Immediate fossil fuel phaseout could arrest climate change – study | Environment | The Guardian
The study found that if all fossil fuel infrastructure – power plants, factories, vehicles, ships and planes – from now on are replaced by zero-carbon alternatives at the end of their useful lives, there is a 64% chance of staying under 1.5C.
climate  change  guardian  study  solutions 
7 days ago
How Governments React to Climate Change: An Interview with the Political Theorists Joel Wainwright and Geoff Mann | The New Yorker
What’s notable is the disjuncture between what any clear-eyed observer will see really needs to happen fast and the depth of the seeming incapacity in the world’s political and economic arrangements to move beyond even the first basic steps.
government  climate  change  politics  interview  newyorker 
7 days ago
BBC - Culture - How science fiction helps readers understand climate change
In the quest to adopt climate change as a topic, writers are doing what they do best: trying to tell a good story. Sometimes they write with a touch of optimism as they negotiate the current crisis. But even with this optimism, these writers want to make sure the world knows they, at least, are paying attention.
writing  fiction  climate  change  future  bbc 
7 days ago
Climate Change Denial | Psychology Today
In addition to motivated interference, there is also a powerful psychological component to this blindness to scientific reality: denial. A lot has been written about climate change denial and there are clearly many explanations for it. For one thing, an enormous amount of money is being spent encouraging us to ignore climate change. Corporations, especially the fossil fuel industry, have spent huge sums attempting to obfuscate the reality of climate change. We are constantly told by them that “more data are needed” because “climate scientists don’t agree.” While no scientist would ever disagree with a call for more research—that line is, after all, found near the end of almost every scientific paper ever written—it just is not true that scientists don’t agree that climate change is real. To some extent, then, we are the victims of a well-funded and sophisticated misinformation campaign that attempts to keep us in the dark about climate change.

But studies persistently show us that simply providing people with the facts about climate does not reliably change minds. The science that proves the earth is warming is very technical and difficult for most of us to grasp. “Humans aren’t well wired to act on complex statistical risks,” according to a Brookings Institute report. Even when the evidence about climate change is relayed in very clear terms with lots of compelling graphics, many people either don’t believe it or shrug it off. Hence, the problem of climate change denial is not simply a matter of an information gap.
psychology  climate  change  denial 
8 days ago
Scientists Work to Build Climate Change Resilience in Caribbean Coral Reef
scientists intend to devise a mix of “green” and “gray” adaptation measures. For one, they plan to inform land developers of coastal areas about how they can use a combination of vegetation, natural barriers, and hard infrastructure to simultaneously guard their properties from sea level rise and climate events, and to promote ecotourism. “They may decide to conserve 25 to 50 percent of the mangroves on their properties and build a bridge or boardwalk, so [tourists] can come in and view the nature and wildlife within the mangroves,” suggested Bood. “They could also use large rocks to help stabilize and beautify their coastlines.” For coastal areas that are quickly eroding and that do not have suitable habitats for vegetation, hard infrastructure such as sea walls may be the only remedy.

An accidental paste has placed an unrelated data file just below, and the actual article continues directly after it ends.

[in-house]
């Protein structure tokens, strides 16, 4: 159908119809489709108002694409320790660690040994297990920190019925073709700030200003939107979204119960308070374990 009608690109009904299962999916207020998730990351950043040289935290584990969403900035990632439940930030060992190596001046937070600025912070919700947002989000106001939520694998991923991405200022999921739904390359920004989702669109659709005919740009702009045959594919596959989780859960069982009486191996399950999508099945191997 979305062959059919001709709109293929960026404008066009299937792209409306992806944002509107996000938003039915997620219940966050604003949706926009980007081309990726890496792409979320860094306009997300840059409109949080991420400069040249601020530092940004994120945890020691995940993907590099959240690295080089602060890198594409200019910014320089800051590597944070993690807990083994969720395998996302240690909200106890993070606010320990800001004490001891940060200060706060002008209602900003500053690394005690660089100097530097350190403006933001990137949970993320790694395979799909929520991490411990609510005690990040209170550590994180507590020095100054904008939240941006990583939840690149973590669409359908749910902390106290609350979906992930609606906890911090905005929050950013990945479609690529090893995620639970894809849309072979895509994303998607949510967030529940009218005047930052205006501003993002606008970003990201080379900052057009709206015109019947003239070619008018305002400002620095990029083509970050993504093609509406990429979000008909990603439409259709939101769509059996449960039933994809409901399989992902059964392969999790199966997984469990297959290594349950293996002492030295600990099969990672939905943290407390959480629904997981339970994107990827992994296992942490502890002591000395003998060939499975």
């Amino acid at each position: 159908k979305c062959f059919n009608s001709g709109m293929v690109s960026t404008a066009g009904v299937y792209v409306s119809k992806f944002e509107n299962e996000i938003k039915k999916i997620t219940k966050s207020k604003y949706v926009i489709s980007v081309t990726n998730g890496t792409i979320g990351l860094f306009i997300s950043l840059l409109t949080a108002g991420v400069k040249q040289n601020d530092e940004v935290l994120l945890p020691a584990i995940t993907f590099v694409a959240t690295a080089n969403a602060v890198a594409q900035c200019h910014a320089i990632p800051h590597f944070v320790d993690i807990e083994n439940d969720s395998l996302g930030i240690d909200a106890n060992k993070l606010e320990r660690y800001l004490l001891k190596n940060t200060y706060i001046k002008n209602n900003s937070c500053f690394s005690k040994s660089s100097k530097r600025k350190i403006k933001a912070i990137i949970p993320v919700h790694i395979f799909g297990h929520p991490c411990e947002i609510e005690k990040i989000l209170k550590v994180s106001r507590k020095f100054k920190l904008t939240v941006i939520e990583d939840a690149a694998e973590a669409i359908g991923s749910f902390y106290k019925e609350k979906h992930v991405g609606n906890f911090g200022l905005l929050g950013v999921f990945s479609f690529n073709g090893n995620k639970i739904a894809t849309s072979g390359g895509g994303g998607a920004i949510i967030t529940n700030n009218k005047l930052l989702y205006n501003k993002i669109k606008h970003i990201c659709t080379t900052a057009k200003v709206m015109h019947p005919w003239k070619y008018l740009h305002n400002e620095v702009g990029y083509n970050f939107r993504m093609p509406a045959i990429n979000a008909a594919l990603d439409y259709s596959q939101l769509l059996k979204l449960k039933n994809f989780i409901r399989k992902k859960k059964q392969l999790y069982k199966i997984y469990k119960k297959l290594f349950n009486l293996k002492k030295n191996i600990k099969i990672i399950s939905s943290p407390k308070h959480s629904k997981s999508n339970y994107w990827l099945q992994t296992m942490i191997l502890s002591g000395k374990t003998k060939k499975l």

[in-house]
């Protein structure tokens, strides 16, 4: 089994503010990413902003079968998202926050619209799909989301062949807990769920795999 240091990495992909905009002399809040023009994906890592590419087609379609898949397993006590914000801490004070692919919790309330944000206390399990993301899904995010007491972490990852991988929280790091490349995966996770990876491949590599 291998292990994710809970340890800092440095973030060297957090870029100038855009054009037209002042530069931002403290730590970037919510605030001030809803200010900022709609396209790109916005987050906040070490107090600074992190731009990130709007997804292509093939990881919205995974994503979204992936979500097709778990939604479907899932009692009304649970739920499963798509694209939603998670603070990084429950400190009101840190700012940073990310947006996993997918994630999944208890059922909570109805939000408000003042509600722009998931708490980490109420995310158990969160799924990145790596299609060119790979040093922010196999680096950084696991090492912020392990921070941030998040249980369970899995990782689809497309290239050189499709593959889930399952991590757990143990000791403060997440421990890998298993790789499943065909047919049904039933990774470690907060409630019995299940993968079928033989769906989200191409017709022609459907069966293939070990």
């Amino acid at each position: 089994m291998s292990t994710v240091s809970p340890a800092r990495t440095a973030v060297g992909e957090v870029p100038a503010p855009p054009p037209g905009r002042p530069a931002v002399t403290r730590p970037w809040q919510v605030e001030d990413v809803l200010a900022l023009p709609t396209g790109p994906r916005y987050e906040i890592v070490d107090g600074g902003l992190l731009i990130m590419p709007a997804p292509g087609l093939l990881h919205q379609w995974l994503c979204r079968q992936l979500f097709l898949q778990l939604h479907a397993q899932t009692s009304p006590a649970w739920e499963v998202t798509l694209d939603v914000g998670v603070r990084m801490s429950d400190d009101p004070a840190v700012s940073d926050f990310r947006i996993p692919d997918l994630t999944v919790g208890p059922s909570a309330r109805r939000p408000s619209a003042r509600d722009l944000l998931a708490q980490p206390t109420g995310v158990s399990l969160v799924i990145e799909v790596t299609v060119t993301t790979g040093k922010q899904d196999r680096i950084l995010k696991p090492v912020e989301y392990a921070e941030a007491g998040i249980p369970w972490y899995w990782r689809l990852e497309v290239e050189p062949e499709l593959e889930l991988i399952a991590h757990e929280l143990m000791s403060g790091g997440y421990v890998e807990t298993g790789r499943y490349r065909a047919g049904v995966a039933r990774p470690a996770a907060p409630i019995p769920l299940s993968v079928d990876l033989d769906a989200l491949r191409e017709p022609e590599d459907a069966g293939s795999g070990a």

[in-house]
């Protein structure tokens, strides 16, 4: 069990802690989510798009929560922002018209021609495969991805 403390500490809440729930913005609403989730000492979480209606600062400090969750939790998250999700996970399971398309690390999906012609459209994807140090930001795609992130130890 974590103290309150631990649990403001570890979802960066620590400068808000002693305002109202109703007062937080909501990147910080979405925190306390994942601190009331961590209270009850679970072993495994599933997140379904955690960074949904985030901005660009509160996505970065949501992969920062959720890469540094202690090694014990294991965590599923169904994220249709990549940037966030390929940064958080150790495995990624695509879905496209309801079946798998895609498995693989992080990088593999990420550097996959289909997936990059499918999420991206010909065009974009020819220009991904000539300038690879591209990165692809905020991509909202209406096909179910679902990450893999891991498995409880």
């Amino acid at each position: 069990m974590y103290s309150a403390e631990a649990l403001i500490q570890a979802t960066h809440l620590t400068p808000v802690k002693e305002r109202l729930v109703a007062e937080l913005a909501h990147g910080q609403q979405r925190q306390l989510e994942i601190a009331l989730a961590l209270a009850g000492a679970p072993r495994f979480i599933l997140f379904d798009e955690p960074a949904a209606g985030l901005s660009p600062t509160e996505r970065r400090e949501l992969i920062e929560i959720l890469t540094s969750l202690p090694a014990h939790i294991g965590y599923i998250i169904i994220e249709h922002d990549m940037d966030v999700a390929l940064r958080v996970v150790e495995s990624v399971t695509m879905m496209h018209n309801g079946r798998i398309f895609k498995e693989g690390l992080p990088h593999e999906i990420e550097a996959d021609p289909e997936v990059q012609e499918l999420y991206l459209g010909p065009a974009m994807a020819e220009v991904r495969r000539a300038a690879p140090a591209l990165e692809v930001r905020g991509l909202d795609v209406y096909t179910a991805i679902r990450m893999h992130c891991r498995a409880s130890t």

climate  change  adaptation  resilience 
12 days ago
Once derided, ways of adapting to climate change are gaining steam
In the meantime, a string of studies, along with an October special report from the United Nations Intergovernmental Panel on Climate Change, have increasingly linked human-driven global warming to the intensity and size of heat waves, potent downpours, coral reef die-offs, some aspects of hurricanes in some regions, coastal flooding, the spread of tropical diseases, and other hazards.

Another source of concern is accumulating research revealing patterns of extraordinarily extreme weather through the last several thousand years in places now heavily built and populated. Scientists dissecting cores of layered ancient marsh and lake mud and other clues to past climate conditions have revealed spasms of frequent, powerful hurricanes even in past cooler periods around Puerto Rico, extreme hill-scouring rainstorms in Vermont, and century-long megadroughts in Ghana—meaning calamities that might be perceived as “unprecedented” are in fact simply rare, and thus unmeasured, threats.
climate  change  adaptation  resilience  future  natgeo 
12 days ago
What Deniers of Climate Change and Racism Share - The Atlantic
In order to reinforce the scientific certainty that human action and inaction are disastrously warming the globe and racist action and inaction are disastrously causing racial inequities, environmentalists and anti-racists must separate belief from science. Instead of caring about belief, environmentalists and anti-racists should care about knowledge, especially our own. Instead of asking, “Are you a racist?” we should be asking, “What is a racist?” Instead of asking, “Do you believe in climate change?” we should be asking, “What does climate change look like?”
atlantic  climate  change  racism  beliefs 
19 days ago
Opinion | The Story of 2018 Was Climate Change - The New York Times